T Nation

Rack Pulls

Quick question…

When I do rack pulls (from various heights), I generally have a good deal of bend in my legs. I’m careful not to turn it into a “fake rack pull” or squatting motion, but I wonder if I should have my legs closer to straight. I end up using leg drive to get the bar up. I pull sumo style, and my legs generally lock out with the bar just around my knee, so I want to work on my back strength and lockout from that point.

Also, when I do rack pulls, I take a foot stance that’s similar to my sumo stance. Is this a good thing, or should I just forget it and take a regular stance?

Anyone have anything good/bad/rude to say?

How low in the rack are you pulling from? I tried rack pulls several different times in my training cylces for deads and I found out that they didnt really do anything for me. I went 1.5-2 inches below the knees at the lowest. I thought that the heavy weight would help for lockout and my suit would help from the floor.The floor was my weakness, so I found out and just replaced them with good mornings.

I also pull conventional and arent quite sure how they would help someone who pulls sumo.How do you use them in your training?

I do rack pulls from just below my knee to limit the amount of invovlement from my legs. The main movers in rack pulls are my upper back muscles. This is a great strength builder for upper back as long as you don’t involve too much leg.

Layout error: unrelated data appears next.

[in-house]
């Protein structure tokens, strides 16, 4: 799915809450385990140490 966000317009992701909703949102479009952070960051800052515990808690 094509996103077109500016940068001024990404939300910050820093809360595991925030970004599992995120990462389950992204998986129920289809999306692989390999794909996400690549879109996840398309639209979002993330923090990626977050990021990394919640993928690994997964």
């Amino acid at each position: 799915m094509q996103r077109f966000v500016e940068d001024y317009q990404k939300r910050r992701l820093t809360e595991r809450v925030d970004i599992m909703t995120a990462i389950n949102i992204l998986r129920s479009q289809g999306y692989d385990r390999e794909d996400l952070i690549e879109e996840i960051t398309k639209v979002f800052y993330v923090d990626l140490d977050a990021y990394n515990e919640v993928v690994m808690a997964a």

I use the same foot placement as I do for regular deads as well as same hand placement. I also use good mornings and romanian deads to help with the bottom portion of regular dead lifts.

When you do rack pulls you want to duplicate the “full lift position” than you should be in at that particular point in the range of motion.

Here’s a quote from my “Deadlift Diagnosis” article:

Rack pulls can be extremely helpful in terms of the upper back strength thickness that we desire in this instance. However, many lifters find that their carryover to improving lockout strength is minimal at best. The main problem is body position. The set-up for a rack pull doesn’t exactly replicate the joint angles that occur in mid-pull.

For instance, when I missed a third attempt at my last meet, the bar stalled an inch short of lockout. At the time, I was able to do six reps on rack pulls with 85 pounds more than that attempt. It shouldn’t have been a limiting factor, as the rack pull is done from a dead stop. Essentially, the movement winds up turning into a quarter squat rather than the completion of a deadlift, as trainees begin the movement with a near-upright torso and simply extend the knees (without much concern for the hips).

Summarily, if you’re seeing progress on your deadlift poundages from using the rack pull, it’s likely because these pulls are strengthening your upper back, not because they’re directly training the lockout (which they aren’t). In the aforementioned meet example, my upper back had plenty of strength; it was my glutes that failed me at lockout. Getting the torso out over the bar and focusing on simultaneous hip and knee extension enables you to attain greater specificity.[/quote]